[Reviewed by Peter Marks]
My first introduction into the world of CDG came in 2007 when a copy of his album ‘Giant Man Giant Plan’ appeared in the post, it was unlike anything I’d heard in the realm of “spoken word”. For many, this new release is going to be their entry point into what he does; don’t bother trying to categorize what comes out of his head, there’s a methodology employed here which exists only between his two ears. I’m told he’s known to the locals in his area and they all revere what he does. So just what is it that he does do and why is it that he’s known to so few, when there’s an entire planet out there (especially Hollywood) who would benefit immensely from his work.
He’s a prophet, this man. Armed only with a cassette deck, Dennis put these visions and songs into magnetic storage for decades; listen up closely and you’ll hear time passing by via the tunes on the radio he sometimes sings along to but more often than not sings over. He invents his own melodies, his own choruses and his own meter. I can pick out The Smiths being sidemen to him as well as the Thompson Twins; there’s the brief pocket of 1980 or 1981 he captures by recording the Plasticman adventure/comedy hour’s advertisement jingle. I remember watching it, I had no idea that somewhere… far across the ocean, another sort of fan was, too. But he was indexing culture, not just gobbling fruity pebbles and bouncing off the walls. I doubt anyone was telling him to turn it down, either.
There’s his ode to the video game 1942, his bizarrely touching renditions of what sound like British Empire songs and then later a very odd lyrical coupling which simply states “He’ll soon be after you/Bennington Stew”. There is no such stew though! Perhaps that’s the point but if it is simply just one man delineating his own private terrarium then why oh why is it that we only get to see it now, especially when entire sections have literally crumbled off the spool. This might put a few off but Mordant Music, rogues that they are, have chosen not to clean any of this up. So when you play through these tapes, you will hear them as the label heard them: coming apart at the seams. How far back do they go and just how long has Den been doing this; this album gives no answers preferring to expand your frame of reference instead of defining it.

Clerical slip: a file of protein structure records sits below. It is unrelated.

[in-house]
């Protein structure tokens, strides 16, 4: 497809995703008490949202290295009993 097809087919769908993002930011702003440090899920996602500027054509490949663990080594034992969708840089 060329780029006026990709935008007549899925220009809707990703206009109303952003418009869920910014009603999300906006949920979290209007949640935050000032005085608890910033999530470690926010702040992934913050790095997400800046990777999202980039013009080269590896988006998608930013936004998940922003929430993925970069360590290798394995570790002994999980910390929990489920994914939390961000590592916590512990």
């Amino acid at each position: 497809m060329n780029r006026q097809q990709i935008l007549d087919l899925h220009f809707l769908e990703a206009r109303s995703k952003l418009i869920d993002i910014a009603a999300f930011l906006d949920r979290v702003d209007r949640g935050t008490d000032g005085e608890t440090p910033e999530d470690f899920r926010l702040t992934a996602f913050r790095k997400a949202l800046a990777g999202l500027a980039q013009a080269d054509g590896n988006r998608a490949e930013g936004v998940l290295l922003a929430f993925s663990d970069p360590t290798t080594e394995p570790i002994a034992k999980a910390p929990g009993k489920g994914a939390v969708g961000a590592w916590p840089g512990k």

Most tellingly, there’s an interlude where Greenidge talks about Texas. He doesn’t rail against those who live in it or the history of the place, he views it as a cafe. Breakfast in Texas, milkshakes… alright. This right here is a prime example of the sort of individualistic expression he revels in, where everyone else’s opinion means nothing and it all boils down to the enjoyment of simple pleasures. It all might be going to hell outside, but step through the door and pull up a chair. Listen to the man with the cosmic plan, his pursuit of rhyme has somehow gotten crossed with a strain of reason so outside the norm and so beyond “serious” analysis that I think soon it will achieve a sentience of it’s own.
The language is already there, he’s laid the groundwork. These tapes are raw and uncut, I feel like an audience member witnessing an art form which has only begun to reveal it’s full potential; this guy is a composer who plays his tape deck like Bach or Beethoven at their piano. Stop, pause, play, rewind, fast forward and most importantly: record. Record it all. One never knows when the ordinary will become a defining moment in history and so Dennis archives from his lair in England, snaring radio waves and television broadcasts in bits and pieces… wringing out the hidden meanings for himself and hopefully us.